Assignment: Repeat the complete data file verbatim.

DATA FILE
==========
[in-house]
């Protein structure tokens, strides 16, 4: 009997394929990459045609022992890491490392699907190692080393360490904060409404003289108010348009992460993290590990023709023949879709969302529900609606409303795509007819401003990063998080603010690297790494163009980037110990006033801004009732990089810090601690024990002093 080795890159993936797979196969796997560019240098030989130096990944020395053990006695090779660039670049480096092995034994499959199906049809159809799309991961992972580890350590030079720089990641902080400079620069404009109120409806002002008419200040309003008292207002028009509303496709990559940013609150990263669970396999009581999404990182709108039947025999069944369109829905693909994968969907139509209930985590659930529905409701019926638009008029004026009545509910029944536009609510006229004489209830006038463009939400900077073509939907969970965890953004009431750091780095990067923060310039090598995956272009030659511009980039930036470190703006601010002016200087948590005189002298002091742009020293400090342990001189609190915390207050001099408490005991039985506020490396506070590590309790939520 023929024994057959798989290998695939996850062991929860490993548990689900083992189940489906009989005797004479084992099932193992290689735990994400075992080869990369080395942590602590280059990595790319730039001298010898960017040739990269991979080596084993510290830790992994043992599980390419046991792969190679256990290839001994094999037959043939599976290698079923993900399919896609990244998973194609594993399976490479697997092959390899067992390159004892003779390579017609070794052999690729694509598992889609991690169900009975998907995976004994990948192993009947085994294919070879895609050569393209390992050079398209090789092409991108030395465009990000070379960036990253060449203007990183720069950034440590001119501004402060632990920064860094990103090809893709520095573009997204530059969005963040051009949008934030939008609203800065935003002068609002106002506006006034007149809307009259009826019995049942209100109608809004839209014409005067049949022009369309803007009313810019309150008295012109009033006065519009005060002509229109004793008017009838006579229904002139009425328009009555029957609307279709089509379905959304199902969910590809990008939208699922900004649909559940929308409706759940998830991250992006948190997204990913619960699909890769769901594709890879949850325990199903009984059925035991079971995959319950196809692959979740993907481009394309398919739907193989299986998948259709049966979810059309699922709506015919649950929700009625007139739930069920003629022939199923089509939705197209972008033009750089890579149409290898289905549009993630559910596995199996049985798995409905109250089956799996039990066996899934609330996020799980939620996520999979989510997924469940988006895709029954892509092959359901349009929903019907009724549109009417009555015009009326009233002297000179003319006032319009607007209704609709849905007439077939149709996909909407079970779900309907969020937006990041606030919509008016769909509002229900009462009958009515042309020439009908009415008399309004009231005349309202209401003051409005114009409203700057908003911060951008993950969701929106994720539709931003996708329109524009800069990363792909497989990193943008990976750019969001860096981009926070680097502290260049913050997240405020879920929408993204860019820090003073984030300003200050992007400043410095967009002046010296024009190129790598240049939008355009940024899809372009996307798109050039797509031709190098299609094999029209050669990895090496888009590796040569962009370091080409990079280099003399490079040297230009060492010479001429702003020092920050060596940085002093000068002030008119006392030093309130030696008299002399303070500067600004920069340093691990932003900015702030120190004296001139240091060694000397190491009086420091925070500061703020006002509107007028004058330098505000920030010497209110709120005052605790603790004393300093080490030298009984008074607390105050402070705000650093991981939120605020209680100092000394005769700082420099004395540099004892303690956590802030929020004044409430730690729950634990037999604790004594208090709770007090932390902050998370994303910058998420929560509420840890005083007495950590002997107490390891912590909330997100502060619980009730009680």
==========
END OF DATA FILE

[in-house]
């Protein structure tokens, strides 16, 4: 009997394929990459045609022992890491490392699907190692080393360490904060409404003289108010348009992460993290590990023709023949879709969302529900609606409303795509007819401003990063998080603010690297790494163009980037110990006033801004009732990089810090601690024990002093 080795890159993936797979196969796997560019240098030989130096990944020395053990006695090779660039670049480096092995034994499959199906049809159809799309991961992972580890350590030079720089990641902080400079620069404009109120409806002002008419200040309003008292207002028009509303496709990559940013609150990263669970396999009581999404990182709108039947025999069944369109829905693909994968969907139509209930985590659930529905409701019926638009008029004026009545509910029944536009609510006229004489209830006038463009939400900077073509939907969970965890953004009431750091780095990067923060310039090598995956272009030659511009980039930036470190703006601010002016200087948590005189002298002091742009020293400090342990001189609190915390207050001099408490005991039985506020490396506070590590309790939520 023929024994057959798989290998695939996850062991929860490993548990689900083992189940489906009989005797004479084992099932193992290689735990994400075992080869990369080395942590602590280059990595790319730039001298010898960017040739990269991979080596084993510290830790992994043992599980390419046991792969190679256990290839001994094999037959043939599976290698079923993900399919896609990244998973194609594993399976490479697997092959390899067992390159004892003779390579017609070794052999690729694509598992889609991690169900009975998907995976004994990948192993009947085994294919070879895609050569393209390992050079398209090789092409991108030395465009990000070379960036990253060449203007990183720069950034440590001119501004402060632990920064860094990103090809893709520095573009997204530059969005963040051009949008934030939008609203800065935003002068609002106002506006006034007149809307009259009826019995049942209100109608809004839209014409005067049949022009369309803007009313810019309150008295012109009033006065519009005060002509229109004793008017009838006579229904002139009425328009009555029957609307279709089509379905959304199902969910590809990008939208699922900004649909559940929308409706759940998830991250992006948190997204990913619960699909890769769901594709890879949850325990199903009984059925035991079971995959319950196809692959979740993907481009394309398919739907193989299986998948259709049966979810059309699922709506015919649950929700009625007139739930069920003629022939199923089509939705197209972008033009750089890579149409290898289905549009993630559910596995199996049985798995409905109250089956799996039990066996899934609330996020799980939620996520999979989510997924469940988006895709029954892509092959359901349009929903019907009724549109009417009555015009009326009233002297000179003319006032319009607007209704609709849905007439077939149709996909909407079970779900309907969020937006990041606030919509008016769909509002229900009462009958009515042309020439009908009415008399309004009231005349309202209401003051409005114009409203700057908003911060951008993950969701929106994720539709931003996708329109524009800069990363792909497989990193943008990976750019969001860096981009926070680097502290260049913050997240405020879920929408993204860019820090003073984030300003200050992007400043410095967009002046010296024009190129790598240049939008355009940024899809372009996307798109050039797509031709190098299609094999029209050669990895090496888009590796040569962009370091080409990079280099003399490079040297230009060492010479001429702003020092920050060596940085002093000068002030008119006392030093309130030696008299002399303070500067600004920069340093691990932003900015702030120190004296001139240091060694000397190491009086420091925070500061703020006002509107007028004058330098505000920030010497209110709120005052605790603790004393300093080490030298009984008074607390105050402070705000650093991981939120605020209680100092000394005769700082420099004395540099004892303690956590802030929020004044409430730690729950634990037999604790004594208090709770007090932390902050998370994303910058998420929560509420840890005083007495950590002997107490390891912590909330997100502060619980009730009680």